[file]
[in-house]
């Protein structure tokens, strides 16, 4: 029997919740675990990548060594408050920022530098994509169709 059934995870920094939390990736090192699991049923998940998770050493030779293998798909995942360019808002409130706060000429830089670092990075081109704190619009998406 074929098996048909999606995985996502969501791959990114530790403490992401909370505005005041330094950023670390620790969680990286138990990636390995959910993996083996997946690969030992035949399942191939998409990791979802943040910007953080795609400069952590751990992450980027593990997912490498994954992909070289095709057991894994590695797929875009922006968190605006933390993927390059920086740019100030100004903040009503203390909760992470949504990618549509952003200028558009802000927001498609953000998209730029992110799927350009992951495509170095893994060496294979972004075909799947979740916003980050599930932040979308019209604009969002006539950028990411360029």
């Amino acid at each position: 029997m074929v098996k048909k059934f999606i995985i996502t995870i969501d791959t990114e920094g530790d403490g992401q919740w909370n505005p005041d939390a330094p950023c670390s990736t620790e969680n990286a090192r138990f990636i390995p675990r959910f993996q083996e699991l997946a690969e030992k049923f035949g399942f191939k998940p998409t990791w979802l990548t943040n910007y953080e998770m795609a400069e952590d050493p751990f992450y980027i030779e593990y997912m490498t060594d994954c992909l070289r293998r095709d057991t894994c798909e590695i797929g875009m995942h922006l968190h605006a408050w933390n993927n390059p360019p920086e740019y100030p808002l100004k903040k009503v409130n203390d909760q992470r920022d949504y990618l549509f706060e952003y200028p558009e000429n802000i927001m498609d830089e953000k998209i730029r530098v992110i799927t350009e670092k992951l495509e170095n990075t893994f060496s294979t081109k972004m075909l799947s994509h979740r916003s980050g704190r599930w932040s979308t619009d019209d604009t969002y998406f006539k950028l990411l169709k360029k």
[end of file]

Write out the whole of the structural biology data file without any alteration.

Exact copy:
[in-house]
């Protein structure tokens, strides 16, 4: 029997919740675990990548060594408050920022530098994509169709 059934995870920094939390990736090192699991049923998940998770050493030779293998798909995942360019808002409130706060000429830089670092990075081109704190619009998406 074929098996048909999606995985996502969501791959990114530790403490992401909370505005005041330094950023670390620790969680990286138990990636390995959910993996083996997946690969030992035949399942191939998409990791979802943040910007953080795609400069952590751990992450980027593990997912490498994954992909070289095709057991894994590695797929875009922006968190605006933390993927390059920086740019100030100004903040009503203390909760992470949504990618549509952003200028558009802000927001498609953000998209730029992110799927350009992951495509170095893994060496294979972004075909799947979740916003980050599930932040979308019209604009969002006539950028990411360029």
């Amino acid at each position: 029997m074929v098996k048909k059934f999606i995985i996502t995870i969501d791959t990114e920094g530790d403490g992401q919740w909370n505005p005041d939390a330094p950023c670390s990736t620790e969680n990286a090192r138990f990636i390995p675990r959910f993996q083996e699991l997946a690969e030992k049923f035949g399942f191939k998940p998409t990791w979802l990548t943040n910007y953080e998770m795609a400069e952590d050493p751990f992450y980027i030779e593990y997912m490498t060594d994954c992909l070289r293998r095709d057991t894994c798909e590695i797929g875009m995942h922006l968190h605006a408050w933390n993927n390059p360019p920086e740019y100030p808002l100004k903040k009503v409130n203390d909760q992470r920022d949504y990618l549509f706060e952003y200028p558009e000429n802000i927001m498609d830089e953000k998209i730029r530098v992110i799927t350009e670092k992951l495509e170095n990075t893994f060496s294979t081109k972004m075909l799947s994509h979740r916003s980050g704190r599930w932040s979308t619009d019209d604009t969002y998406f006539k950028l990411l169709k360029k």